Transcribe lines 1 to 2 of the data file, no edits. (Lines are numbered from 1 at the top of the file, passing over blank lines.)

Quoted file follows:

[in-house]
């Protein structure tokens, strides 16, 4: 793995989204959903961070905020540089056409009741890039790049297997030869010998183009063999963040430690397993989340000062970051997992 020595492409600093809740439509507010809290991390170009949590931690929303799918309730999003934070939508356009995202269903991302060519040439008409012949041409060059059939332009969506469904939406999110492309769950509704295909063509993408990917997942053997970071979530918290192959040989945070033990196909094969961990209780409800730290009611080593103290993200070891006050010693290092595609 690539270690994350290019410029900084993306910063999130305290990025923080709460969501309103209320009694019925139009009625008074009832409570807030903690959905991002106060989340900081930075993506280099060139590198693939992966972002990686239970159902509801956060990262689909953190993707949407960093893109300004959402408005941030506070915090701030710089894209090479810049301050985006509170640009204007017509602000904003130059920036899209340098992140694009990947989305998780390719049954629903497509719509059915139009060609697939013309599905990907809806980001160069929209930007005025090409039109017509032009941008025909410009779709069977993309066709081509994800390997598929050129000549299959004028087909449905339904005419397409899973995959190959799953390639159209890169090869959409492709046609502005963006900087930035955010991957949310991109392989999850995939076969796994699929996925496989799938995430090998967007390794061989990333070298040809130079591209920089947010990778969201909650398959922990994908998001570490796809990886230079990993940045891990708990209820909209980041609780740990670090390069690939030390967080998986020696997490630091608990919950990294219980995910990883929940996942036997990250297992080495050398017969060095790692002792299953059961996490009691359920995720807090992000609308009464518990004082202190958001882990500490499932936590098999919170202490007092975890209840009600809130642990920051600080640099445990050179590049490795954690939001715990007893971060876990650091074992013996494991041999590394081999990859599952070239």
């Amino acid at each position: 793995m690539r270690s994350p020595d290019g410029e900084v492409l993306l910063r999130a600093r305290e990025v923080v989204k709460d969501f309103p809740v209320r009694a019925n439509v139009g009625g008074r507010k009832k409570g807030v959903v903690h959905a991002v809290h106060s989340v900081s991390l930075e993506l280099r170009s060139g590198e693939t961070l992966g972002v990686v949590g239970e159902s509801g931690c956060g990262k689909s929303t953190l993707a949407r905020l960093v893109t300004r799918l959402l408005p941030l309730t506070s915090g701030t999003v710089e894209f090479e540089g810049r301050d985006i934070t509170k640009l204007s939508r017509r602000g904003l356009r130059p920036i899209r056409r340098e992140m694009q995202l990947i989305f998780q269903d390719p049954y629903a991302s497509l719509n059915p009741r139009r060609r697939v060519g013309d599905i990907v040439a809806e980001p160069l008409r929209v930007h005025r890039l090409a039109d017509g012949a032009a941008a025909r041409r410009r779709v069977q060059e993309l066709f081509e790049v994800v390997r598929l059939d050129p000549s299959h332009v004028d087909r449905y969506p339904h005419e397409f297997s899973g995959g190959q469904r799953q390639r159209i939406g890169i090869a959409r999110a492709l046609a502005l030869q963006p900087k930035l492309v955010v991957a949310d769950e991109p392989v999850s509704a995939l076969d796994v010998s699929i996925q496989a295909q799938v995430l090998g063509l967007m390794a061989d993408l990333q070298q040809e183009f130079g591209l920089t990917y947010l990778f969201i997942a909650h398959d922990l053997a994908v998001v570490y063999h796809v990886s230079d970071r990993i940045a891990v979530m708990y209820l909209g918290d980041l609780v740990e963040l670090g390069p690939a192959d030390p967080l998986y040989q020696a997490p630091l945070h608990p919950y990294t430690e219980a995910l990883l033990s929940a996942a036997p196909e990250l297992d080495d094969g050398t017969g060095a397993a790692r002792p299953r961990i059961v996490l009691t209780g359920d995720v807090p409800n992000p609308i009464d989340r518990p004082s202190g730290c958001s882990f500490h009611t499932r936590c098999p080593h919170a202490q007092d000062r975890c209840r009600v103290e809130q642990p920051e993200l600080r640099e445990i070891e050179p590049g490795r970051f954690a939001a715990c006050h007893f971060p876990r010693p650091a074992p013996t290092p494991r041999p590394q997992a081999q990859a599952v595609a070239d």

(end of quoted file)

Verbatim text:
[in-house]
């Protein structure tokens, strides 16, 4: 793995989204959903961070905020540089056409009741890039790049297997030869010998183009063999963040430690397993989340000062970051997992 020595492409600093809740439509507010809290991390170009949590931690929303799918309730999003934070939508356009995202269903991302060519040439008409012949041409060059059939332009969506469904939406999110492309769950509704295909063509993408990917997942053997970071979530918290192959040989945070033990196909094969961990209780409800730290009611080593103290993200070891006050010693290092595609 690539270690994350290019410029900084993306910063999130305290990025923080709460969501309103209320009694019925139009009625008074009832409570807030903690959905991002106060989340900081930075993506280099060139590198693939992966972002990686239970159902509801956060990262689909953190993707949407960093893109300004959402408005941030506070915090701030710089894209090479810049301050985006509170640009204007017509602000904003130059920036899209340098992140694009990947989305998780390719049954629903497509719509059915139009060609697939013309599905990907809806980001160069929209930007005025090409039109017509032009941008025909410009779709069977993309066709081509994800390997598929050129000549299959004028087909449905339904005419397409899973995959190959799953390639159209890169090869959409492709046609502005963006900087930035955010991957949310991109392989999850995939076969796994699929996925496989799938995430090998967007390794061989990333070298040809130079591209920089947010990778969201909650398959922990994908998001570490796809990886230079990993940045891990708990209820909209980041609780740990670090390069690939030390967080998986020696997490630091608990919950990294219980995910990883929940996942036997990250297992080495050398017969060095790692002792299953059961996490009691359920995720807090992000609308009464518990004082202190958001882990500490499932936590098999919170202490007092975890209840009600809130642990920051600080640099445990050179590049490795954690939001715990007893971060876990650091074992013996494991041999590394081999990859599952070239």